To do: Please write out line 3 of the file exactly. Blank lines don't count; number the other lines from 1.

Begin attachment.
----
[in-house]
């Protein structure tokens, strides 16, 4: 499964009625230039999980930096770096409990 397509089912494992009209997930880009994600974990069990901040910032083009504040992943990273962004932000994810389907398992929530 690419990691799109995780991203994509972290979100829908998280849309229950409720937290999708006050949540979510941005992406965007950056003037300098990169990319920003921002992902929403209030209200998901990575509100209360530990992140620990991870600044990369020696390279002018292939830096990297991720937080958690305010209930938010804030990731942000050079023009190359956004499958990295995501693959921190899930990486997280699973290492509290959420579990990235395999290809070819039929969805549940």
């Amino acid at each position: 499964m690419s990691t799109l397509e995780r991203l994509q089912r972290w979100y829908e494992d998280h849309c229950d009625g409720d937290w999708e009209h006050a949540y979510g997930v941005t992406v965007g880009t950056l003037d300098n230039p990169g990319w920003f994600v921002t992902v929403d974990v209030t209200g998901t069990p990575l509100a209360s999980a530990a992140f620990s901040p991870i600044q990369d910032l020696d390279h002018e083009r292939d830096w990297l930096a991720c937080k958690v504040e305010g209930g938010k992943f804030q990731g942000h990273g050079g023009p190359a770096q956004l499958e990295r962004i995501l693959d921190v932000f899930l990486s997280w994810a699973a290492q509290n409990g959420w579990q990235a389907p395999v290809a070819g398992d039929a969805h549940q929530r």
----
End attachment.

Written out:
């Amino acid at each position: 499964m690419s990691t799109l397509e995780r991203l994509q089912r972290w979100y829908e494992d998280h849309c229950d009625g409720d937290w999708e009209h006050a949540y979510g997930v941005t992406v965007g880009t950056l003037d300098n230039p990169g990319w920003f994600v921002t992902v929403d974990v209030t209200g998901t069990p990575l509100a209360s999980a530990a992140f620990s901040p991870i600044q990369d910032l020696d390279h002018e083009r292939d830096w990297l930096a991720c937080k958690v504040e305010g209930g938010k992943f804030q990731g942000h990273g050079g023009p190359a770096q956004l499958e990295r962004i995501l693959d921190v932000f899930l990486s997280w994810a699973a290492q509290n409990g959420w579990q990235a389907p395999v290809a070819g398992d039929a969805h549940q929530r």